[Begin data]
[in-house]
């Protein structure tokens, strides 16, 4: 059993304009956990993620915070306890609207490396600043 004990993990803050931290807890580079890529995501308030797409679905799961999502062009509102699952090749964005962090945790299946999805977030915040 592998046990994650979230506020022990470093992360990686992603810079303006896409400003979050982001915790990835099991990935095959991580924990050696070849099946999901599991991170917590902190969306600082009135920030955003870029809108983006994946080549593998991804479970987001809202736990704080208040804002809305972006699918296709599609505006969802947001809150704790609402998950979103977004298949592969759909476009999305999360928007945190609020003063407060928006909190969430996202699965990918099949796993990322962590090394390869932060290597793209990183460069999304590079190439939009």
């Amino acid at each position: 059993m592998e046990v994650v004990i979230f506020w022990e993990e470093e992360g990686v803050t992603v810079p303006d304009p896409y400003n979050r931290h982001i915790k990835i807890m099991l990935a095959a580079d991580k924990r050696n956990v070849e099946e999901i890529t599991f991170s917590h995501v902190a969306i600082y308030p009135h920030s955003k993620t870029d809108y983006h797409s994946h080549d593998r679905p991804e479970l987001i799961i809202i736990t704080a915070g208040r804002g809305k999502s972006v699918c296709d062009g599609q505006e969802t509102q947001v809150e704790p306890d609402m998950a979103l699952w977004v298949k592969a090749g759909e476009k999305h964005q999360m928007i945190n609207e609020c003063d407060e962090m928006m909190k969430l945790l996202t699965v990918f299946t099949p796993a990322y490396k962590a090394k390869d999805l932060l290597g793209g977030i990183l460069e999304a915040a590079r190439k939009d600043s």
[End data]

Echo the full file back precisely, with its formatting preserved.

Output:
[in-house]
């Protein structure tokens, strides 16, 4: 059993304009956990993620915070306890609207490396600043 004990993990803050931290807890580079890529995501308030797409679905799961999502062009509102699952090749964005962090945790299946999805977030915040 592998046990994650979230506020022990470093992360990686992603810079303006896409400003979050982001915790990835099991990935095959991580924990050696070849099946999901599991991170917590902190969306600082009135920030955003870029809108983006994946080549593998991804479970987001809202736990704080208040804002809305972006699918296709599609505006969802947001809150704790609402998950979103977004298949592969759909476009999305999360928007945190609020003063407060928006909190969430996202699965990918099949796993990322962590090394390869932060290597793209990183460069999304590079190439939009």
């Amino acid at each position: 059993m592998e046990v994650v004990i979230f506020w022990e993990e470093e992360g990686v803050t992603v810079p303006d304009p896409y400003n979050r931290h982001i915790k990835i807890m099991l990935a095959a580079d991580k924990r050696n956990v070849e099946e999901i890529t599991f991170s917590h995501v902190a969306i600082y308030p009135h920030s955003k993620t870029d809108y983006h797409s994946h080549d593998r679905p991804e479970l987001i799961i809202i736990t704080a915070g208040r804002g809305k999502s972006v699918c296709d062009g599609q505006e969802t509102q947001v809150e704790p306890d609402m998950a979103l699952w977004v298949k592969a090749g759909e476009k999305h964005q999360m928007i945190n609207e609020c003063d407060e962090m928006m909190k969430l945790l996202t699965v990918f299946t099949p796993a990322y490396k962590a090394k390869d999805l932060l290597g793209g977030i990183l460069e999304a915040a590079r190439k939009d600043s």